The multiple crises facing Europe in terms of defence, health, energy, immigration, inflation and the economy are generating ground shaking political changes in all countries as voters call for strong leadership prepared to deal with the problems that most concern citizens. In Lower Saxony in Germany today a vote for the regional government returned a massive increase in support for the far right political party the AfD. There is clearly a ground swell of change breaking in Europe’s heartlands.
In Austria, since the “temporary” departure of the long-standing charismatic party leader Heinz Christian Strache, the FPÖ has been in a maelstrom of intrigues and steady erosion.
Their former leader Heinz Christian Strache was ousted by a sting operation which lured him into a shabby staged video that compromised his reputation during his Ibiza vacation in July 2017.
Alongside Jörg Haider, who died in 2008, HC Strache was the second major FPÖ personality to have had a decisive influence on Austrian domestic politics for over 15 years. He led his FPÖ from 3% to over 26% in elections. In Vienna, HC Strache even achieved 31% as FPÖ mayoral candidate in 2015.
The so-called Ibiza scandal involved a video filmed at a private holiday dinner which presented Strache as corrupt. The final video edited “highlights’ were published in full (2020). During the filming Strache was demonstrably unwilling to take illegal or corrupt actions and he has consistently rejected accusations to the contrary. However a short manipulatively edited video sequence which distorted the truth was published in the Spiegel and the Süddeutsche Zeitung.
In this edited film clip, Strache was portrayed as corrupt and indecent with the sole purpose of bringing him down by fair means or foul.
Strache resigned as Vice Chancellor and FPÖ leader on 20 May 2019. He resigned to ensure the successful continuation of the ÖVP-FPÖ government.
Strache’s first successor was Norbert Hofer, who failed within a very short time and quickly threw in the towel.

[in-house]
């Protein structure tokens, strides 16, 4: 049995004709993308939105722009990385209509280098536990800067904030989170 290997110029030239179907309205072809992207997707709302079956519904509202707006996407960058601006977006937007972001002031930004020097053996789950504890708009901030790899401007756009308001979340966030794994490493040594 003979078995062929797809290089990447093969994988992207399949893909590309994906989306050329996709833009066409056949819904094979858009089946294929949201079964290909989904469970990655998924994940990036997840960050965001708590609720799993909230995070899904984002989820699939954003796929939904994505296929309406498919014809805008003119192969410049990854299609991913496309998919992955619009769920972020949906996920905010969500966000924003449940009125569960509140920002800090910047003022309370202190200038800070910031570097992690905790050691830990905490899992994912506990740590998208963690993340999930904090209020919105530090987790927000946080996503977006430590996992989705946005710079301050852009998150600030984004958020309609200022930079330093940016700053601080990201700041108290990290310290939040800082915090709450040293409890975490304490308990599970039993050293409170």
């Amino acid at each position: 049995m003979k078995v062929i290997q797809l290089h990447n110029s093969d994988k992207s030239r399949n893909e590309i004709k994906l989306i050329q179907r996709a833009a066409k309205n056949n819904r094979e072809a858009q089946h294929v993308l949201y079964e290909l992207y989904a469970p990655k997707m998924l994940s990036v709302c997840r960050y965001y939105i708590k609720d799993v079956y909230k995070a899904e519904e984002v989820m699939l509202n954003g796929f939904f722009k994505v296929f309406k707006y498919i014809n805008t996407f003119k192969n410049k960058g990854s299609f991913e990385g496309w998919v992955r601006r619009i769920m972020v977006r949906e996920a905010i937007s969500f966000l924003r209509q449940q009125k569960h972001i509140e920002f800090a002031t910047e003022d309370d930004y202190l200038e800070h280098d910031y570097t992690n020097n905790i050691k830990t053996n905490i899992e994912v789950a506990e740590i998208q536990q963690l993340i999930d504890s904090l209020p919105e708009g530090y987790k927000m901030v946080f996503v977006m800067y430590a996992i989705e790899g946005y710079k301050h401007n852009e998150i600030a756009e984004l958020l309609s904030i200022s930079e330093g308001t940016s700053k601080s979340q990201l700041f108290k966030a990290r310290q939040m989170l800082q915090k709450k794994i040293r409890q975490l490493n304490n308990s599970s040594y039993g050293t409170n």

The current “Freedom” party leader Herbert Kickl has struggled to fill the shoes of Strache, because basically Kickl lacks charisma. He does not have a winning manner, is a poor speaker, shows no social empathy and appears lumpy in his dealing with citizens.
In recent months it has become apparent that Kickl and his associates have operated with intrigues and anonymous complaints against Strache with targeted defamation. In the course of the current investigations by the public prosecutor’s office, it is likely that some details of their actions will emerge.
In 2019, Kickl betrayed Strache and had him excluded from the FPÖ – some well-informed circles in the Austrian police and judiciary even speak of a years-long constructed expense destruction campaign against his former mentor and boss HC Strache. Paradoxically, Kickl was involved in the party when the FPÖ organs decided on expenses, so there is an element of inconsistency here.
There is obviously also an element of jealousy and a feeling of inferiority on the part of Kickl. Strache was always an extremely talented front figure popular with the people and his political comeback in Austria in the future will undoubtedly be popular. It is unlikely that Kickl will be able to make a serious claim to leadership. He is not an internationally valued interlocutor, and plays no role in any European or internationally organised association of like minded conservatives.
It is therefore only a matter of time before there is a leadership challenge. HC Strache’s comeback to mainstream Austrian politics would make him the logical choice as the conservative leader of choice.